Since only users who active want to opt in will see the native dialog, your website will not be penalized for having low acceptance rates.

Example of two-step opt-in flow on the OneSignal blog

OneSignal Makes It Easy to Stay Ahead of These Changes

In order to stay ahead of these changes, websites should avoid asking for notification permission when users first visit their page. Instead, they should follow Google’s Five Guidelines:

Here is how OneSignal makes following each of these guidelines easier for users:

Only Ask for Access You Really Need.

OneSignal is designed to allow your user to grant notification permission with a clear indication of what they are granting and why. Your users shouldn’t be surprised by what you’re sending them and OneSignal helps take care of that for you.

Be Clear and Specific About What You Need and Why in Advance of Prompting.

OneSignal provides three prompting mechanisms that can be mixed and matched to provide context to the user about why they should grant permission for push notifications. These prompting mechanisms include:

  1. The Subscription Bell - A customizable icon that floats on your page to allow users to configure their permissions, like the example above.
  2. The Subscribe Button - A customizable HTML button or link that you can put anywhere on your page and customize to provide the user an easy way to turn on/off notification permissions.
  3. The Slide-Down - A clearly visible slide-down permission window that can be triggered when a user visits your page or after they’ve been on your website for a while. The slide-down window makes it easy to provide context on why a user should grant permission.

Prompt at a Contextually Relevant Moment in the User’s Journey.

Any of the above three prompting mechanisms can be displayed at the moment of your choice. Options like the subscribe button can be put in your page at the ideal moment, such as at the end of a blog post.

The OneSignal bell is an unobtrusive way to allow users to grant permission at whatever point is convenient and works smoothly on any page of your website.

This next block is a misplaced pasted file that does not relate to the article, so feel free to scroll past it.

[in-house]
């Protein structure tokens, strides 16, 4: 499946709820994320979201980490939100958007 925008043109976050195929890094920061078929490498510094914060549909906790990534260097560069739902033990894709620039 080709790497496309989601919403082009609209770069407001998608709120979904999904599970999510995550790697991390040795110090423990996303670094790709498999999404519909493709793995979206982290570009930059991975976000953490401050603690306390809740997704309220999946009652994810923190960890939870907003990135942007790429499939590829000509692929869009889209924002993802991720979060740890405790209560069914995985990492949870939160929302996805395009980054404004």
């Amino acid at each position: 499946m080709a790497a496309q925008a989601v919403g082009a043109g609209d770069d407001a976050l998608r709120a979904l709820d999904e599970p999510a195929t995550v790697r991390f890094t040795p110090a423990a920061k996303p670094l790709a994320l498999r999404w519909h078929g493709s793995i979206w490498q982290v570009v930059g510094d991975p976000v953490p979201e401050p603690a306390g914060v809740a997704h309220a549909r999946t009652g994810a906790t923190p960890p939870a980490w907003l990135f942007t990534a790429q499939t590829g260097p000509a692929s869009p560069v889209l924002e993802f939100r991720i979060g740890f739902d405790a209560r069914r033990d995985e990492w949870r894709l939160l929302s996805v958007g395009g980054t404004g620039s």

Degrade Gracefully, If a User Ignores or Blocks a Permission, Make Sure Your Experience Still Works.

Every OneSignal prompting mechanism degrades gracefully. If a user has ignored or blocked permission, the user is guided through a process on how to easily enable permission. Every prompt is designed to work on all browsers, including browsers on mobile devices.

If a Blocked or Ignored Permission Is Needed to Use a Feature of Your App, Make This Obvious to Your Users

OneSignal provides easy to use callbacks to detect the user’s permission status and does not interfere with the user experience in any way if a user decides to not grant permission at that time. OneSignal also makes it easy for you to ask the user to grant permission in the future if they change their mind.

What’s Next

If you use OneSignal today, you’re all set. We will provide updates on any changes you may need to make, as well as continually improve our SDK to make sure your website is not impacted.

The team at OneSignal will continue to keep a close eye on these browser changes as they are rolled out in the future.

We are also dedicating time towards introducing even more ways that our customers can ask their users to subscribe to push notifications and improve their customer experience. Stay tuned for more product announcements about the improvements we’ll be rolling out by checking our blog.

If you don't use OneSignal, we recommend making sure your team is prepared to make the necessary changes to support Firefox 72 and Chrome 80 before they are released early next year.